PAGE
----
Aims to “Take urgent action to combat climate change and its impacts”.
Let's learn a little more about SDG 13.
Transcending geographies and political boundaries Climate change represents one of the most urgent challenges facing humanity. According to a recent report released by the IPCC (Intergovernmental Panel on Climate Change) in early April 2022 – “It’s now or never to limit global warming”.
Urgent action is required in this decade if we are to prevent run away climate change, keeping the rise in global average temperature to less than 1.5 °C. Vital towards achieving this will be action by all nations to limit the increase in the emissions of GHG (Green House Gases) stemming from energy use and industrial activities. SDG 13 focuses on taking key steps to reduce the emission of GHGs, address the capacity and ability of at-risk communities to manage the impacts of climate change related hazards and natural disasters and create solidarity within the global community towards this action.
In his 2020 Peace Proposal SGI President Daisaku Ikeda shares: “Climate change is more than an environmental issue in the conventionally understood sense: It represents a threat to all people living on Earth, both now and in future generations. It is, like nuclear weapons, a fundamental challenge on which the fate of humankind hinges… Indeed, as UN Secretary-General Antonio Guterres has said, climate change is “the defining issue of our time.” The impacts of climate change threaten to render meaningless global efforts to eliminate poverty and hunger, as set out in the UN Sustainable Development Goals (SDGs).”
Despite the multipronged efforts to shift the global economy towards low carbon pathways, climate change continues unabated. Since the 1980s, each decade has been warmer than the previous one, with the warmest seven years all coming since 2015; top three being 2016, 2019 and 2020. According to a UN report, the year 2021 though temporarily cooled by La Niña events was still amongst the seven warmest years on record and is remembered for a record-shattering temperature of nearly 50°C in Canada, comparable to the values reported in the hot Saharan Desert of Algeria, exceptional rainfall, and deadly flooding in Asia and Europe as well as drought in parts of Africa and South America. 2021 was also the 7th consecutive year where global temperature continued to be 1° C above pre-industrial levels.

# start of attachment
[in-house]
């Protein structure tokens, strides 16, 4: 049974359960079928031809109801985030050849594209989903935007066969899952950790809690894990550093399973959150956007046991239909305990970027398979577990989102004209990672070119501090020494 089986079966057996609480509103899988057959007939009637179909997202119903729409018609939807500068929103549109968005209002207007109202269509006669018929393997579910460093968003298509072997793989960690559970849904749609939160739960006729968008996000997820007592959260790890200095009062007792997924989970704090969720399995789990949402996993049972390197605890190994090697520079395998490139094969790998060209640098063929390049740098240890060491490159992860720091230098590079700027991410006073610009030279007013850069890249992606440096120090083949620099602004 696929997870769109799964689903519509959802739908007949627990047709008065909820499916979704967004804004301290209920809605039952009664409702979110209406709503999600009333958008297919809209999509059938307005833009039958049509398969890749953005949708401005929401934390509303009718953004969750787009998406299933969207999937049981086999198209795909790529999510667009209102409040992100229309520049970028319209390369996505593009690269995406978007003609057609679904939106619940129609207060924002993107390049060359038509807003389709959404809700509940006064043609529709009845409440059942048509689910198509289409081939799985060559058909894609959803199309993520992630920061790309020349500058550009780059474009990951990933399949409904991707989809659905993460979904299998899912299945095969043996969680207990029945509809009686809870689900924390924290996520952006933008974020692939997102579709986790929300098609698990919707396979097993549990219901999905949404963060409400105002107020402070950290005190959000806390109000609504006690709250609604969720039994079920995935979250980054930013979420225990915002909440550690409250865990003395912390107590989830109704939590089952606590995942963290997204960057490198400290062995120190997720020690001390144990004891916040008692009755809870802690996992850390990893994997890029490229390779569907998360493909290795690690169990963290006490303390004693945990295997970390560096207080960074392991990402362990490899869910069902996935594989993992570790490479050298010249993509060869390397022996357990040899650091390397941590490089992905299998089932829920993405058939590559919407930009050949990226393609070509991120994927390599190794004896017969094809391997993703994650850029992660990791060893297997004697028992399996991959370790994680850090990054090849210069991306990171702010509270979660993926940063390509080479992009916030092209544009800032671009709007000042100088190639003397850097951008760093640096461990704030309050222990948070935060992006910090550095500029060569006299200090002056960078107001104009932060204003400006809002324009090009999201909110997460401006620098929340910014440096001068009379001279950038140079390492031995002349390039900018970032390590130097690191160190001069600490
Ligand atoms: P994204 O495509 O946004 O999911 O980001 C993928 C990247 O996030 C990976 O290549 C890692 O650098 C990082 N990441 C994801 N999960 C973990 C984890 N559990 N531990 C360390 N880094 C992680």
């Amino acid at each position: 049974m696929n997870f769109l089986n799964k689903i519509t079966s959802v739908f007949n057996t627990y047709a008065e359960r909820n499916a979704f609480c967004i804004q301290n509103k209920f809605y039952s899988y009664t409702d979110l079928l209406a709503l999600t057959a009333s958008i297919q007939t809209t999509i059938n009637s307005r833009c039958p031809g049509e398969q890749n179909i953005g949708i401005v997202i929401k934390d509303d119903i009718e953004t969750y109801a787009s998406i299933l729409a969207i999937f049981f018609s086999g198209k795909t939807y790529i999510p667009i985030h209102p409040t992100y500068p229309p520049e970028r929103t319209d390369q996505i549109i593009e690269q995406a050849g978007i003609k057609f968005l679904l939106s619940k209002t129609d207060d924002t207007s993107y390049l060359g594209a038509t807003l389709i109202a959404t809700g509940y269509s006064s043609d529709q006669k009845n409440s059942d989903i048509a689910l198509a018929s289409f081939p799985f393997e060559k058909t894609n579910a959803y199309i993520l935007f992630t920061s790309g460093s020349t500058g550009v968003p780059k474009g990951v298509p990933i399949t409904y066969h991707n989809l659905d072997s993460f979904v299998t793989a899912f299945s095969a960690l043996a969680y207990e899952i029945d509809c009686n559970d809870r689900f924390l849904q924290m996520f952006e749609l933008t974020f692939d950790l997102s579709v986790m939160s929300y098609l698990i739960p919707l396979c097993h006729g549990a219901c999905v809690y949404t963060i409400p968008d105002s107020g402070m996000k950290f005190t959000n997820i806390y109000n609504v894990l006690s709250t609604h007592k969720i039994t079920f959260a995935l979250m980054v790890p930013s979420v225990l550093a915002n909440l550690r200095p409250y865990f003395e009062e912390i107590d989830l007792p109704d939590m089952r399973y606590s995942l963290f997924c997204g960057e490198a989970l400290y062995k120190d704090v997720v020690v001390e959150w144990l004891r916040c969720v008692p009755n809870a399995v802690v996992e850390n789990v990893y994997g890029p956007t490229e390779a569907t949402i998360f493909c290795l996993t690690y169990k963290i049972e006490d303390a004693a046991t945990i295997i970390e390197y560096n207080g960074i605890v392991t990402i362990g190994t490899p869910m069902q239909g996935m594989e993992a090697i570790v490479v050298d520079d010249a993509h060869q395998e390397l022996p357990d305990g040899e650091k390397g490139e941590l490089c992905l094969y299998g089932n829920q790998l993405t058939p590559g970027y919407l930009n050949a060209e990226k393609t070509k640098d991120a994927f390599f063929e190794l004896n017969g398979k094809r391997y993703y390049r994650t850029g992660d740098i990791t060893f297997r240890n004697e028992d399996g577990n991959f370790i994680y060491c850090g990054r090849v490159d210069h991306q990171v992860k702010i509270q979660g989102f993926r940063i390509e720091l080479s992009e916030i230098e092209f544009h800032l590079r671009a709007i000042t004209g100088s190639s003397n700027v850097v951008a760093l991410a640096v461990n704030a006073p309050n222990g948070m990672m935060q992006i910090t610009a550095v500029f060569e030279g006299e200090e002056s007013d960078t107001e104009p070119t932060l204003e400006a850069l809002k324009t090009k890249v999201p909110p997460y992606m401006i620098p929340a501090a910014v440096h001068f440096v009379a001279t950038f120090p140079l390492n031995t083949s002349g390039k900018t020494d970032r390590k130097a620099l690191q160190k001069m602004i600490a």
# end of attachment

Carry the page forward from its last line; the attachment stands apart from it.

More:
According to IPCC Chair Dr. Hoesung Lee: “We are at a crossroads. The decisions we make now can secure a liveable future. We have the tools and know-how required to limit warming, I am encouraged by climate action being taken in many countries. There are policies, regulations and market instruments that are proving effective. If these are scaled up and applied more widely and equitably, they can support deep emissions reductions and stimulate innovation.”
In terms of action, day-to-day efforts to curb climate change become critical. Every action towards combating climate action will have a manifold impact, resulting in creation of more jobs, great prosperity, and better lives for all while reducing greenhouse gas emissions and building climate resilience. President Ikeda writes in the 2016 Peace Proposal:
“The challenges that confront humankind, such as poverty or natural disasters, manifest themselves uniquely depending on location and circumstance. And as I mentioned with reference to climate change, the impacts of different threats are such that they can affect anyone, anywhere, at any time. That is why day-to-day efforts are needed in each locality to enhance resilience- -the capacity to prevent crises or their escalation and the ability to act with wisdom to respond flexibly and energetically to difficult conditions in the aftermath of disaster.”